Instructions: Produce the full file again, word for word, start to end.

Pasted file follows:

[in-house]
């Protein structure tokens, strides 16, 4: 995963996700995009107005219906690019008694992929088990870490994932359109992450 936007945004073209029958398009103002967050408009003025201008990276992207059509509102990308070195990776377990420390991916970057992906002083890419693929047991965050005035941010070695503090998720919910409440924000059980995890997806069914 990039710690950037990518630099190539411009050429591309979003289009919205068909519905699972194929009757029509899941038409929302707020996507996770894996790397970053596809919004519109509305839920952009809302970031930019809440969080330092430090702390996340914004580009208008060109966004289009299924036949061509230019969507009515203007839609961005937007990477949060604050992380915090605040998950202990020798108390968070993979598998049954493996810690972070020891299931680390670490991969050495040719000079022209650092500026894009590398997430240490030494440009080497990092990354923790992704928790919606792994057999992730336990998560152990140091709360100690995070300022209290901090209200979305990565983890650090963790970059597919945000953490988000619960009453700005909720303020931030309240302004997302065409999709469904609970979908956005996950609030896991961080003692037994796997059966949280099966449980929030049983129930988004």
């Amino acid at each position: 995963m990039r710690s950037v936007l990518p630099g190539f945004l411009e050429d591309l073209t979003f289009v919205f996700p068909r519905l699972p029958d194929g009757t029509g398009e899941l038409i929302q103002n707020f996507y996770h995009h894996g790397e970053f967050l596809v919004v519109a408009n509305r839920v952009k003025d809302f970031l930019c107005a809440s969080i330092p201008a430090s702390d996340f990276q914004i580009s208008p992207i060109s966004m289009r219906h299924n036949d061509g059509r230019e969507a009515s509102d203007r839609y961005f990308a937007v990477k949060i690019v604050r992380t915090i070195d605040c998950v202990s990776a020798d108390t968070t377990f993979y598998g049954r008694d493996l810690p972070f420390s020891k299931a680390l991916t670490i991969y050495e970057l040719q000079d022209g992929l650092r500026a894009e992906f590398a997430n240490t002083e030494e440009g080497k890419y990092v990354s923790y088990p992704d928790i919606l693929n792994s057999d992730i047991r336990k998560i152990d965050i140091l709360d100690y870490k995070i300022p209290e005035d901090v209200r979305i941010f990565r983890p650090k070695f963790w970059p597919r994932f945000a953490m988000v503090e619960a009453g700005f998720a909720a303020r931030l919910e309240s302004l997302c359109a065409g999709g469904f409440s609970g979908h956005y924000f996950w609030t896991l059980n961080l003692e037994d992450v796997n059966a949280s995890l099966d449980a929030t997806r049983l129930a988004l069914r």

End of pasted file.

[in-house]
């Protein structure tokens, strides 16, 4: 995963996700995009107005219906690019008694992929088990870490994932359109992450 936007945004073209029958398009103002967050408009003025201008990276992207059509509102990308070195990776377990420390991916970057992906002083890419693929047991965050005035941010070695503090998720919910409440924000059980995890997806069914 990039710690950037990518630099190539411009050429591309979003289009919205068909519905699972194929009757029509899941038409929302707020996507996770894996790397970053596809919004519109509305839920952009809302970031930019809440969080330092430090702390996340914004580009208008060109966004289009299924036949061509230019969507009515203007839609961005937007990477949060604050992380915090605040998950202990020798108390968070993979598998049954493996810690972070020891299931680390670490991969050495040719000079022209650092500026894009590398997430240490030494440009080497990092990354923790992704928790919606792994057999992730336990998560152990140091709360100690995070300022209290901090209200979305990565983890650090963790970059597919945000953490988000619960009453700005909720303020931030309240302004997302065409999709469904609970979908956005996950609030896991961080003692037994796997059966949280099966449980929030049983129930988004």
């Amino acid at each position: 995963m990039r710690s950037v936007l990518p630099g190539f945004l411009e050429d591309l073209t979003f289009v919205f996700p068909r519905l699972p029958d194929g009757t029509g398009e899941l038409i929302q103002n707020f996507y996770h995009h894996g790397e970053f967050l596809v919004v519109a408009n509305r839920v952009k003025d809302f970031l930019c107005a809440s969080i330092p201008a430090s702390d996340f990276q914004i580009s208008p992207i060109s966004m289009r219906h299924n036949d061509g059509r230019e969507a009515s509102d203007r839609y961005f990308a937007v990477k949060i690019v604050r992380t915090i070195d605040c998950v202990s990776a020798d108390t968070t377990f993979y598998g049954r008694d493996l810690p972070f420390s020891k299931a680390l991916t670490i991969y050495e970057l040719q000079d022209g992929l650092r500026a894009e992906f590398a997430n240490t002083e030494e440009g080497k890419y990092v990354s923790y088990p992704d928790i919606l693929n792994s057999d992730i047991r336990k998560i152990d965050i140091l709360d100690y870490k995070i300022p209290e005035d901090v209200r979305i941010f990565r983890p650090k070695f963790w970059p597919r994932f945000a953490m988000v503090e619960a009453g700005f998720a909720a303020r931030l919910e309240s302004l997302c359109a065409g999709g469904f409440s609970g979908h956005y924000f996950w609030t896991l059980n961080l003692e037994d992450v796997n059966a949280s995890l099966d449980a929030t997806r049983l129930a988004l069914r």